Diagnosing Bone Cancer in Dogs

Bone cancer in dogs, or osteosarcoma, is an aggressive cancer that often requires amputation of the affected limb. Osteosarcomas account for as many as 90% of all canine bone cancers. They're found most often in large breed dogs and can be difficult to treat.

Risk Factors for Osteosarcoma

Elderly large breed dogs are at the highest risk for developing canine osteosarcomas. Some breeds are more vulnerable to this disease than others. Breeds with a genetic predisposition to osteosarcomas include:

  • Great Pyrenees

  • Newfoundlands

  • German Shepherds

  • Weimaraners

  • Boxers

  • Rottweilers

  • Bernese Mountain Dogs

  • Saint Bernards

  • Great Danes

Dogs that weigh more than 80 pounds are in the highest risk group. Small dogs rarely develop this type of tumor. Male dogs, geriatric dogs and dogs between one and two years of age are most vulnerable to bone cancer.

Vets don't know exactly what causes bone cancer in dogs, but they believe that the cells found on the bone growth plates are prone to mutate easily. Fracture or other bone trauma may contribute to the development of the disease.

Symptoms of Canine Osteosarcoma

The symptoms of bone cancer in dogs might vary slightly depending on where the tumors appear. Most bone cancer tumors appear in the long bones of the limbs, in the vicinity of the knee or near the elbow. Tumors may cause joint pain and lameness in the leg.

By the time of diagnosis most cases of canine osteosarcoma have already spread to the lungs or other organs. Osteosarcoma tumors in the lungs may be so small that they won't show up on X-rays at first. Because cancer spreads to the lungs in more than 90% of cases of bone cancer in dogs, your vet may proceed as if this has already happened, whether he can find proof or not. Your vet will perform a biopsy of any tumors he may find on X-rays, to determine whether or not the masses are cancerous.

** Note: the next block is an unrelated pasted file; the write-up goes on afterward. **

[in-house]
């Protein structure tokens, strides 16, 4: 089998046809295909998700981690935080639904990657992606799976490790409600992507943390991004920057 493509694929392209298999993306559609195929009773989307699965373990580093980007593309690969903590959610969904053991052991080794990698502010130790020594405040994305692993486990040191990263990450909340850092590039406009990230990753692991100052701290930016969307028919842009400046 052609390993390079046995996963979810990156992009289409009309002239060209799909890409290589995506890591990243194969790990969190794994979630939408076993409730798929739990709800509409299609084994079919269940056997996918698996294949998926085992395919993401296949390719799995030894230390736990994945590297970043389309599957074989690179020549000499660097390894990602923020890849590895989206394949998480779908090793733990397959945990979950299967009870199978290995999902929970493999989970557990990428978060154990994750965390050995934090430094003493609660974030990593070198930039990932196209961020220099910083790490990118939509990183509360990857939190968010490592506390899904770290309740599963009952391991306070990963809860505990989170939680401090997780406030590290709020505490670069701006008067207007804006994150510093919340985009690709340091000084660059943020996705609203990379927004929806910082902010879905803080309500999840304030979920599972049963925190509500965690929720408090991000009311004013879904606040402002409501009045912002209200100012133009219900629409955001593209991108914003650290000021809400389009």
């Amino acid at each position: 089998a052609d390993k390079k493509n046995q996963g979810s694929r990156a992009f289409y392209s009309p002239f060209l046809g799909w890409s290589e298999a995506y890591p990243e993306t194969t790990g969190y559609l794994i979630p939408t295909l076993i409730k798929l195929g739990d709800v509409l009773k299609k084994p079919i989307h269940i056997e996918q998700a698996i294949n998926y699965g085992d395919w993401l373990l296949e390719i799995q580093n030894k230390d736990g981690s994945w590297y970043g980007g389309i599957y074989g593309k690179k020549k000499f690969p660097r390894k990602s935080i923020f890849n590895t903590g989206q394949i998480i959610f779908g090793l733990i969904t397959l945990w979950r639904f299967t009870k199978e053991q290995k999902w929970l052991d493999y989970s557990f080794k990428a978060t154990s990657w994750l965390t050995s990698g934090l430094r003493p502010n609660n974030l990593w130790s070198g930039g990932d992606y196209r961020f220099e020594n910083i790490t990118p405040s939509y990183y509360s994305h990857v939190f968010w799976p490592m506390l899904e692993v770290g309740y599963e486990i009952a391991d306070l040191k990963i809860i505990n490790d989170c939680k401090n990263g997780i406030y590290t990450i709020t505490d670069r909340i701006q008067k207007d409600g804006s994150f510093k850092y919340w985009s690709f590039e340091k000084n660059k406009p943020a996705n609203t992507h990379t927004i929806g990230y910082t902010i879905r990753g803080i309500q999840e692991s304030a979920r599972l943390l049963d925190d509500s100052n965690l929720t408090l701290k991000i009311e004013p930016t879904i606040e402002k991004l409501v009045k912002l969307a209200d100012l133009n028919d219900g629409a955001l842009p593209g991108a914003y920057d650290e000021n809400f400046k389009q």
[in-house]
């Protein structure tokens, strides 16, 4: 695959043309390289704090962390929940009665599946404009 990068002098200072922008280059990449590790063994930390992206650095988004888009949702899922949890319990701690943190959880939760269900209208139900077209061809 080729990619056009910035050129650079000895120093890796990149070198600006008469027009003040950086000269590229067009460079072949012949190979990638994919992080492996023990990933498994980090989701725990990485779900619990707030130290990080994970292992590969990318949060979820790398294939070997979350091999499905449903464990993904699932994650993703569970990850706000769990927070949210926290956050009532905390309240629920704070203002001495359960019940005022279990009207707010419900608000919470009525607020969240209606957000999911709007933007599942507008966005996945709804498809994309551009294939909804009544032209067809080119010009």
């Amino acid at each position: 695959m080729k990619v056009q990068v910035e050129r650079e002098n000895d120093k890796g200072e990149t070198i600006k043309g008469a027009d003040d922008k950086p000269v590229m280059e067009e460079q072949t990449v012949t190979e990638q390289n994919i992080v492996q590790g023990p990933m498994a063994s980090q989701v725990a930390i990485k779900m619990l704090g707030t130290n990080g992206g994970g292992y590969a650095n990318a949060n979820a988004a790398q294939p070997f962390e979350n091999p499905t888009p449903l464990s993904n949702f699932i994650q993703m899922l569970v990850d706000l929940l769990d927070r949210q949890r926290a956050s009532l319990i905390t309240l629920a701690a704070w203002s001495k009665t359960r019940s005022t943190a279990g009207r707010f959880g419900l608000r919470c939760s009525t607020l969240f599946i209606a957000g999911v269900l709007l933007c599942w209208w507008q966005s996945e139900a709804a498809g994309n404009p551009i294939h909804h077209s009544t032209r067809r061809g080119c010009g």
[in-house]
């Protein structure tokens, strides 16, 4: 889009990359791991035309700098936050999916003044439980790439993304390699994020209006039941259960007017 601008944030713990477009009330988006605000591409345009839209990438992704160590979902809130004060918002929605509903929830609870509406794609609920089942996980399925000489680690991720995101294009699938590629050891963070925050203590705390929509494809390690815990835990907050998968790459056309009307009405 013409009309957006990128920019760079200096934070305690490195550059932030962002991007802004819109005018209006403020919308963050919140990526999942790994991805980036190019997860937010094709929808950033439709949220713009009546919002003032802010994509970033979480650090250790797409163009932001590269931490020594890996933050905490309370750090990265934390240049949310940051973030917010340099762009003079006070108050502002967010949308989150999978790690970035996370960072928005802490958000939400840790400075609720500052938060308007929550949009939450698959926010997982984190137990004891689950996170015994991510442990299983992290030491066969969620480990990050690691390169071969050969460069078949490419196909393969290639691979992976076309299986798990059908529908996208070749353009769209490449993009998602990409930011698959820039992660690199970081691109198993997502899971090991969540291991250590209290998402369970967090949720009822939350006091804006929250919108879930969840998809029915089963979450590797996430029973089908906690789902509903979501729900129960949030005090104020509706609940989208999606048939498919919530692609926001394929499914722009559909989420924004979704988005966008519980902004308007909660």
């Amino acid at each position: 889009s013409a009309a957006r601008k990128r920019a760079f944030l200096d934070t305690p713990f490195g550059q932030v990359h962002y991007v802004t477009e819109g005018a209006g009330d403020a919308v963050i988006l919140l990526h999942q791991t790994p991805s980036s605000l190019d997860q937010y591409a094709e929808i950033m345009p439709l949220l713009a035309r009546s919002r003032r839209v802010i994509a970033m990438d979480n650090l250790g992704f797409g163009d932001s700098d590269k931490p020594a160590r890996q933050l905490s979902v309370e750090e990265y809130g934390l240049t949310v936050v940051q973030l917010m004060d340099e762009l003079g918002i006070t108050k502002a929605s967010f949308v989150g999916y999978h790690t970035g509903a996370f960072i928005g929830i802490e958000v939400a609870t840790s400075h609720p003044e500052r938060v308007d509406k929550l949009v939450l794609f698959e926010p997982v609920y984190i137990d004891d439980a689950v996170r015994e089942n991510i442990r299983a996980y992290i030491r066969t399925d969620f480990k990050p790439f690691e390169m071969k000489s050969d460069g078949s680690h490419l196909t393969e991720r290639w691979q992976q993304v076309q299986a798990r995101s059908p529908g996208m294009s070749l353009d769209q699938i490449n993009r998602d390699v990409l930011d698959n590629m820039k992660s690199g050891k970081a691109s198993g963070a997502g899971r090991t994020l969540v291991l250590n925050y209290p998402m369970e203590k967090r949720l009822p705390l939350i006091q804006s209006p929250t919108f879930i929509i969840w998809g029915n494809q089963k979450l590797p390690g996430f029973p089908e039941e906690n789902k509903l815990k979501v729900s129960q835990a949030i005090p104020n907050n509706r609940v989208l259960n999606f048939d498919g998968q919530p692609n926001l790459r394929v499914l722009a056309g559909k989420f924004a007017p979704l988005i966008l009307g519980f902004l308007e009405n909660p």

Diagnosing Canine Bone Cancer

Tumors in the bones, lungs and other organs will be visible on X-rays. Many dogs with bone cancer receive a diagnosis after suffering severe degeneration of the affected bones and joints. Bone cancer in dogs often causes bones tissue to deteriorate and this can lead to fractures that will never heal.

If your vet suspects osteosarcoma, he may also check for fungal infections of the bones. These can produce symptoms similar to bone cancer.

Treating Bone Cancer in Dogs

Osteosarcoma is a very aggressive dog cancer, usually requiring amputation of the diseased limb. Following surgery, your dog will need a round of chemotherapy to treat any tumors that may have spread to the lungs and other organs. Chemotherapy can also help prevent the recurrence of bone cancer. If your dog receives successful treatment, he could live for a year or more following diagnosis.